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Riding the tsunami

Luke Georghiou reflects on six days of science, policy, culture and cocktails.

Friday 22 July For the past week, there seems to have been a query every 10 minutes about one or another VIP’s arrangements. The first event is a media reception in Cloud 23 cocktail bar, atop the tallest residential building in Europe, and it includes science-themed cocktails. Then off to the Museum of Science and Industry for the launch of ‘Wonder Materials: Graphene and Beyond’. It’s interesting to see events and people you know translated into exhibits that will sit alongside artefacts from the industrial revolution in the next hall.

Saturday 23 July The biggest part of ESOF’s accompanying Science in the City festival is Bluedot at Jodrell Bank. 15,000 people enjoy a combination of music and science under the Lovell Telescope. The ESOF tent features Cern, the Square Kilometre Array and Marc Abrahams, founder of the Ig Nobel Prize, who talks about “science that makes people laugh then think”. There’s a lot of the first and some of second. One more reception, and then I’m relaxing to Jean-Michel Jarre, although I do wonder whether his lasers are pointing at Manchester Airport’s flight path.

Sunday 24 July To our main venue, Manchester Central Convention Complex, to launch a satellite event on responsible research and innovation. Turnout is good for a Sunday morning. Then to Manchester City Council Chamber for a private session on ethics and principles in science policymaking. From there to the stunning Shared Sky exhibition of indigenous art, inspired by cosmology from South Africa and Australia, the sites of the SKA telescopes.

Mid-afternoon, delegates pile in for the opening ceremony. Physicist Brian Cox comperes flawlessly and the two riskiest things you can do on stage—live links (to the SKA sites) and appearing with children—end up as high points. A quick spin through the exhibition’s 68 stands, and on to the President’s Dinner in the Town Hall. Mark Ferguson, Ireland’s chief scientist, gives an after-dinner speech with jokes worthy of a Carry On film.

Monday 25 July Normal sessions start, and then pause for a plenary by research commissioner Carlos Moedas on global and open science. Key point: “The relationship with the general public will define science in the 21st century”. Then over to the Town Hall, where former science minister David Willetts is giving the Fred Jevons Science Policy Lecture. Jevons was my first professor, and it’s a privilege sharing reminiscences. Dash back to hear colleagues present findings from our Horizon 2020 project.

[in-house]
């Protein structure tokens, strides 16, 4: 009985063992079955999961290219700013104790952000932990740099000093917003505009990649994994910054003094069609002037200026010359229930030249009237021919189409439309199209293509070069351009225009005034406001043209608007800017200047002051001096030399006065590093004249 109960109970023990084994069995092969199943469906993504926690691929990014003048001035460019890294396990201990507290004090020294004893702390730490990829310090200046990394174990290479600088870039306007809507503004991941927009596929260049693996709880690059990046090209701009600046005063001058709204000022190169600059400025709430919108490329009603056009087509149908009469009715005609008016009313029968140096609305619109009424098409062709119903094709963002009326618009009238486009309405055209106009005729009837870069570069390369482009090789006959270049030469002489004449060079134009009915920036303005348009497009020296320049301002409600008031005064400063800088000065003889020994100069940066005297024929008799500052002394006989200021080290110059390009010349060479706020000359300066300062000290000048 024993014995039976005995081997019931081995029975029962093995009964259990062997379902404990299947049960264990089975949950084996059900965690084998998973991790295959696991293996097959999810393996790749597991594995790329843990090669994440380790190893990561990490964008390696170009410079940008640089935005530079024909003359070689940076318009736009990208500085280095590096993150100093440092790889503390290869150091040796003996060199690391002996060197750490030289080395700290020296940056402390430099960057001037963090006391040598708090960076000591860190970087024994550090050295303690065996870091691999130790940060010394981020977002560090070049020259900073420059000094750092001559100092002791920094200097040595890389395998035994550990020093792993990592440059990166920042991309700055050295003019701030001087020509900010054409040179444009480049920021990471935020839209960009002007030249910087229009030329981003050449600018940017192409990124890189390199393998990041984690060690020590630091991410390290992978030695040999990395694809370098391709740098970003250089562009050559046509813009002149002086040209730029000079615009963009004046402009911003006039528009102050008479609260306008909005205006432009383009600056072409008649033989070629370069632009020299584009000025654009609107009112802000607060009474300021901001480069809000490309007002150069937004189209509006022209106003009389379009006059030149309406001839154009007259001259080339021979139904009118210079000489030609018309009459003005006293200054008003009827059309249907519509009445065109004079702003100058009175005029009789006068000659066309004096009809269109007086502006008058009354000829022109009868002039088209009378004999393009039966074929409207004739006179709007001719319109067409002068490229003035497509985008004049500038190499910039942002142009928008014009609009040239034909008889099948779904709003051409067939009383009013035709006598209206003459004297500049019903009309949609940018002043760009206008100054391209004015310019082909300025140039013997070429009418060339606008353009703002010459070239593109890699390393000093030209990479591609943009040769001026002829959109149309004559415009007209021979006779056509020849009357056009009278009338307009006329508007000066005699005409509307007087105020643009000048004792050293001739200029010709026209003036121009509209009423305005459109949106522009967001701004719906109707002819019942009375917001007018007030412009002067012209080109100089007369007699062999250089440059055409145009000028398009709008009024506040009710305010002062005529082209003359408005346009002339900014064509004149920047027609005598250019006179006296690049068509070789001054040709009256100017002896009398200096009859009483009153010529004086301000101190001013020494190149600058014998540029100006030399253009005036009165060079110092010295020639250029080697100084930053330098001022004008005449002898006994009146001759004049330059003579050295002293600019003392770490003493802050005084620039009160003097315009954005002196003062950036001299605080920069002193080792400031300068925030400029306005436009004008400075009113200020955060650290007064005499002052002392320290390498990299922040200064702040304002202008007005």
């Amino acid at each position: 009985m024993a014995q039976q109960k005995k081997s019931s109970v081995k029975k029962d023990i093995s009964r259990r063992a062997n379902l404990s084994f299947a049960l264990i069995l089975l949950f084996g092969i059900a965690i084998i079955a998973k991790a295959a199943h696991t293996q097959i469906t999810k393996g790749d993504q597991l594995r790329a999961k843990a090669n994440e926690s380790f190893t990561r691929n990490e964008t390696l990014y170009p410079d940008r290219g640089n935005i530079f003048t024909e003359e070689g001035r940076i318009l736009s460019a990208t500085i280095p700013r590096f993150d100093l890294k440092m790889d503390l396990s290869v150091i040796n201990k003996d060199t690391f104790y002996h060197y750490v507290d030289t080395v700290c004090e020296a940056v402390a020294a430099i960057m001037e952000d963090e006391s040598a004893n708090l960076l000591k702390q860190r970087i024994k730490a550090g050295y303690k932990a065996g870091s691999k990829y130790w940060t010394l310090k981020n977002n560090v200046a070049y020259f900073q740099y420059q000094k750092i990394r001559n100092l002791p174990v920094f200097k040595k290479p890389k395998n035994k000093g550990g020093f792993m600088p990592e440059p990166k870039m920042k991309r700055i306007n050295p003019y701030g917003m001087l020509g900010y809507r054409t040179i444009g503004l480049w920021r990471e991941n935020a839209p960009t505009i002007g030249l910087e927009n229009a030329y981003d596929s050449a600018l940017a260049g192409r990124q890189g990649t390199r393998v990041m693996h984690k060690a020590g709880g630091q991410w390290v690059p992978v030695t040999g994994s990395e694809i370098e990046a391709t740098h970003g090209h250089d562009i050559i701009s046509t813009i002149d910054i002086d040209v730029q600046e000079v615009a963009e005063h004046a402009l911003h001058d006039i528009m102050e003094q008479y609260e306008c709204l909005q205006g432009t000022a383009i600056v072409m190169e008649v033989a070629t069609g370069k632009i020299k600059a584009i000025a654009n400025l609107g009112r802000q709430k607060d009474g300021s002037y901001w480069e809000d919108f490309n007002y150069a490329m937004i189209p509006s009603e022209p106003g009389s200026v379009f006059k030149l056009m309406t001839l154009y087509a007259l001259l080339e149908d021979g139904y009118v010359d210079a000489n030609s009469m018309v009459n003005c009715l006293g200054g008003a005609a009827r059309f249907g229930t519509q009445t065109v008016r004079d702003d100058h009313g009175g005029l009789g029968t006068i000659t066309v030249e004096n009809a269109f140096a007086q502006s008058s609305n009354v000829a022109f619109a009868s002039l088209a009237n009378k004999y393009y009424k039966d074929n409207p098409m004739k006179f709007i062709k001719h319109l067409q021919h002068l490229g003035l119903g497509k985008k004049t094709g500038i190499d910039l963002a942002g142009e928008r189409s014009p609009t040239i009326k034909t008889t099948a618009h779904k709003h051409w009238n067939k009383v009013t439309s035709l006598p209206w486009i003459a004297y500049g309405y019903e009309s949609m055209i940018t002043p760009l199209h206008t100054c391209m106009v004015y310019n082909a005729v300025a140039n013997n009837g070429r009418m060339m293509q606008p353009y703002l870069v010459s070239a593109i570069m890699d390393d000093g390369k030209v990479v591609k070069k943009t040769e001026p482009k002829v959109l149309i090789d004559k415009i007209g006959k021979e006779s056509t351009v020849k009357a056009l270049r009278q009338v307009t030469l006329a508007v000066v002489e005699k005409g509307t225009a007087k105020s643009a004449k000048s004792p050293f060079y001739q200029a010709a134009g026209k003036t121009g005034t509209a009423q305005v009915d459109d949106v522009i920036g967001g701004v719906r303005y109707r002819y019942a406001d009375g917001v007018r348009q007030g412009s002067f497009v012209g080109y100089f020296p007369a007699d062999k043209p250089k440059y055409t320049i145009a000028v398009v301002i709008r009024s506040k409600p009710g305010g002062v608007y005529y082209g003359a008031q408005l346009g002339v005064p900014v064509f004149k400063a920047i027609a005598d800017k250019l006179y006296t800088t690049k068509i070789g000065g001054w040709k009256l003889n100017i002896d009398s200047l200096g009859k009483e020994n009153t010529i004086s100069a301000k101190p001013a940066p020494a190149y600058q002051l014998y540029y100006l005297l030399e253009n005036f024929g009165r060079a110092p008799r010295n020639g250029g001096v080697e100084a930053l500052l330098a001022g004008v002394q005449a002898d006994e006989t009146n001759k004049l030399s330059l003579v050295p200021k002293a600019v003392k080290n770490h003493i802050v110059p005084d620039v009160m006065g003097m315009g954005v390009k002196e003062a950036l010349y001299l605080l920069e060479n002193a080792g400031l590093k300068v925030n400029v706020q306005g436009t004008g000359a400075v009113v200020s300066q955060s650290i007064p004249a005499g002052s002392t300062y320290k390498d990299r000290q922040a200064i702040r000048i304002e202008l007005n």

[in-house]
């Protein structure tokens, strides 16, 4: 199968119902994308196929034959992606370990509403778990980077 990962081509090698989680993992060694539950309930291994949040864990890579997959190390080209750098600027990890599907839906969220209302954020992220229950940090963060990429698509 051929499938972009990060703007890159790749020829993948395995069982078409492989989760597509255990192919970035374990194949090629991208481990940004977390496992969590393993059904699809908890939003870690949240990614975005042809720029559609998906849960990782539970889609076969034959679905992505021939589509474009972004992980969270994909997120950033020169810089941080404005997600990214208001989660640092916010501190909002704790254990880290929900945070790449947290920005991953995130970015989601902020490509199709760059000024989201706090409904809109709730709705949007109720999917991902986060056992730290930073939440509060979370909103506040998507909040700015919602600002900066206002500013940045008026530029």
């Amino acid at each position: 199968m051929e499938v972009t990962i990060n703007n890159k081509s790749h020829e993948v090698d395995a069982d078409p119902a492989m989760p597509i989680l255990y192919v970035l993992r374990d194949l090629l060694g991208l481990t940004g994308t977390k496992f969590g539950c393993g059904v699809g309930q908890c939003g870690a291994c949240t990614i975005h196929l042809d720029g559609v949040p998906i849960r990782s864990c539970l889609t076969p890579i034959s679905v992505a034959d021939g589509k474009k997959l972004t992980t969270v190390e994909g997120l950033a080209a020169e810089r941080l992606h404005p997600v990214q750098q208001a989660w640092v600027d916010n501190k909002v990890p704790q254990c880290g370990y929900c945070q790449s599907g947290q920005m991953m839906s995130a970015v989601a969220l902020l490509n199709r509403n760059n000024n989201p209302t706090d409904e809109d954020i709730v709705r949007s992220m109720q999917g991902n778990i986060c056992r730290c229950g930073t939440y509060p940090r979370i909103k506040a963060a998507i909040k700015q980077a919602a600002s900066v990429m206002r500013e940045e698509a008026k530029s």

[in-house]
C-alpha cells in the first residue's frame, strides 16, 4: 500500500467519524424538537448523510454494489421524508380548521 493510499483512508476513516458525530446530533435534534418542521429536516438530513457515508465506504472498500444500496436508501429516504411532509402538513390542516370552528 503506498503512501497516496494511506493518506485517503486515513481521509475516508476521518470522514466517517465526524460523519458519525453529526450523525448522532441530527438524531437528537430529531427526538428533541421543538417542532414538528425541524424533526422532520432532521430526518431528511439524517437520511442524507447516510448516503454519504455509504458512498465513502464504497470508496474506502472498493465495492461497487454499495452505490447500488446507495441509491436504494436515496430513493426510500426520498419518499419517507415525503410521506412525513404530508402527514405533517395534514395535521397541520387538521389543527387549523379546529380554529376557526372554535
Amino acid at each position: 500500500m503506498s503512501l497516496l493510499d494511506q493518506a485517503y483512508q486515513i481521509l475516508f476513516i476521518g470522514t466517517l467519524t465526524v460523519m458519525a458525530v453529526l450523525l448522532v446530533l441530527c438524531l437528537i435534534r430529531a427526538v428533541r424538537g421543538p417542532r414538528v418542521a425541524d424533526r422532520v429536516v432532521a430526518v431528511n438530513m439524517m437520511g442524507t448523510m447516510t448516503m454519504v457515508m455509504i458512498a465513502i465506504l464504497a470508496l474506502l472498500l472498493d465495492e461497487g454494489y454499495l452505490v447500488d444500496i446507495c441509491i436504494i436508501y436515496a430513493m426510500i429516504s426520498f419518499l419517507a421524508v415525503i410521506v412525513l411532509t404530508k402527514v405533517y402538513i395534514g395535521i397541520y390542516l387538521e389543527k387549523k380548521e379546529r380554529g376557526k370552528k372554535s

Next it’s time to show Moedas and Princess Sumaya bint El Hassan of Jordan the National Graphene Institute. A graphene car and a graphene-winged drone are on display. Back to Cloud 23 for the sponsors’ reception—more science cocktails! Dinner at a new restaurant, Grafene, courtesy of Japanese and South African colleagues. Then the ESOF party: strobes, more lasers and Oldham-based rock band The Whip. Delegates young and old recreate their best student nights. Walk back minus hearing.

Tuesday 26 July Business day kicks off with an inspirational talk on scale-up firms from entrepreneur Sherry Coutu, followed by a fascinating session comparing the outlooks of angel, venture capital and corporate investors. Herman Hauser, a founder of the Cambridge-based semiconductor giant ARM, shares his disquiet at the company’s impending Japanese takeover. Change sides to speak in a session on interdisciplinary science and excellence. Finish day by chairing a panel on the value of research, followed by dinner with the panelists.

Wednesday 27 July Brexit has been in the air—now it’s tackled head on in a packed session. The most common quote of the week has been Michael Gove’s remark that Britain has “had enough of experts”. There are parallels with climate change—we need to mitigate and adapt. In the afternoon, Manchester professor of public history Michael Wood juxtaposes China’s past with Manchester’s industrial revolution. A strong strand on science diplomacy concludes with Princess Sumaya leading discussion on SESAME, a light source—in every sense—in the Middle East. Compere the closing ceremony and handover to 2018 host Toulouse. Thanks and flowers for some brilliant colleagues, but many more are owed.

Segue to French cheese and wine with the Remain battle-cry ‘Fromage not Farage!’ Dinner with colleagues from Toulouse and EuroScience. On to the bar with the ESOF team and Carl Austin-Behan, Manchester’s marvellous Lord Mayor, who came to the opening and kept coming back. It’s over—after 3,000 delegates, 700 sessions and 150 speakers. Sleep (possibly for the whole summer).

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Luke Georghiou was co-champion of ESOF 2016, and is professor of science and technology policy and vice-president for research and innovation at the University of Manchester. 

This article also appeared in the ESOF 2016 Special